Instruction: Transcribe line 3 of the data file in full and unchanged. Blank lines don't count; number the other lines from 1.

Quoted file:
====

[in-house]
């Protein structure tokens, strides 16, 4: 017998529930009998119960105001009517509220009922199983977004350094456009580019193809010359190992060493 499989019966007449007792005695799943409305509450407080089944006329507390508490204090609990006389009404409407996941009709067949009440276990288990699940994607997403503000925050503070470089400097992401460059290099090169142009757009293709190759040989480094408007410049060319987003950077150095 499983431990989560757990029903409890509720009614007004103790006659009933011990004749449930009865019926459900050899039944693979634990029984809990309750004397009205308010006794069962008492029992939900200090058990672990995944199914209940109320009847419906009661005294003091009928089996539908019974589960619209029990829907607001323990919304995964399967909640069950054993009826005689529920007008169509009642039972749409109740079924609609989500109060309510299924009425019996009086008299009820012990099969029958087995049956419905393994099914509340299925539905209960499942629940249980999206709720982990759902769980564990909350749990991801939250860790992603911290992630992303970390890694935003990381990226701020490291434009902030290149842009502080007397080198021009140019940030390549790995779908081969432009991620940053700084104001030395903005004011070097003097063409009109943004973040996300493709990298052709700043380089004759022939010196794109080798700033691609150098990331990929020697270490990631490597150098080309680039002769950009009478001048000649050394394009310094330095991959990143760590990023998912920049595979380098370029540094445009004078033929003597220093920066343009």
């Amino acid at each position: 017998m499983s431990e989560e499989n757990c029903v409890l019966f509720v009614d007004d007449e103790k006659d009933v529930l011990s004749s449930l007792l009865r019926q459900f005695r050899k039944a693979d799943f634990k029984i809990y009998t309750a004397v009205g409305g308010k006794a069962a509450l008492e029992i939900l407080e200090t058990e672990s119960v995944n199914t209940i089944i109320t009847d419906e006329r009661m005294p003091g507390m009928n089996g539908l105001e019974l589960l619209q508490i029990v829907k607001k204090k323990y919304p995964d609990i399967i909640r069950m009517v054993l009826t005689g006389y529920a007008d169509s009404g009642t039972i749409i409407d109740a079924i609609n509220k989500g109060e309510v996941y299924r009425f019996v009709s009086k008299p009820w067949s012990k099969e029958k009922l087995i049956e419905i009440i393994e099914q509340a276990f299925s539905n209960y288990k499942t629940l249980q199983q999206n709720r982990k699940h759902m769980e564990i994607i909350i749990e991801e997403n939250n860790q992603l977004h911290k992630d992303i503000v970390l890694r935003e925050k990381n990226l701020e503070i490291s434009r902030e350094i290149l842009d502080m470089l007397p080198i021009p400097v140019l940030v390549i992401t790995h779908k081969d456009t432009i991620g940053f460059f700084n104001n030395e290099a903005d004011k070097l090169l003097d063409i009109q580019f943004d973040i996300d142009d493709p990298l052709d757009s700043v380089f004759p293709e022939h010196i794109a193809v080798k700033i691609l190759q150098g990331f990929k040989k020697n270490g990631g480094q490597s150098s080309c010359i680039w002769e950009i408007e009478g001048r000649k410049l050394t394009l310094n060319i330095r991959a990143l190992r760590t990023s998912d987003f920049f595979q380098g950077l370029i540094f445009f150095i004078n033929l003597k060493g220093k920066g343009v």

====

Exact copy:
């Amino acid at each position: 017998m499983s431990e989560e499989n757990c029903v409890l019966f509720v009614d007004d007449e103790k006659d009933v529930l011990s004749s449930l007792l009865r019926q459900f005695r050899k039944a693979d799943f634990k029984i809990y009998t309750a004397v009205g409305g308010k006794a069962a509450l008492e029992i939900l407080e200090t058990e672990s119960v995944n199914t209940i089944i109320t009847d419906e006329r009661m005294p003091g507390m009928n089996g539908l105001e019974l589960l619209q508490i029990v829907k607001k204090k323990y919304p995964d609990i399967i909640r069950m009517v054993l009826t005689g006389y529920a007008d169509s009404g009642t039972i749409i409407d109740a079924i609609n509220k989500g109060e309510v996941y299924r009425f019996v009709s009086k008299p009820w067949s012990k099969e029958k009922l087995i049956e419905i009440i393994e099914q509340a276990f299925s539905n209960y288990k499942t629940l249980q199983q999206n709720r982990k699940h759902m769980e564990i994607i909350i749990e991801e997403n939250n860790q992603l977004h911290k992630d992303i503000v970390l890694r935003e925050k990381n990226l701020e503070i490291s434009r902030e350094i290149l842009d502080m470089l007397p080198i021009p400097v140019l940030v390549i992401t790995h779908k081969d456009t432009i991620g940053f460059f700084n104001n030395e290099a903005d004011k070097l090169l003097d063409i009109q580019f943004d973040i996300d142009d493709p990298l052709d757009s700043v380089f004759p293709e022939h010196i794109a193809v080798k700033i691609l190759q150098g990331f990929k040989k020697n270490g990631g480094q490597s150098s080309c010359i680039w002769e950009i408007e009478g001048r000649k410049l050394t394009l310094n060319i330095r991959a990143l190992r760590t990023s998912d987003f920049f595979q380098g950077l370029i540094f445009f150095i004078n033929l003597k060493g220093k920066g343009v």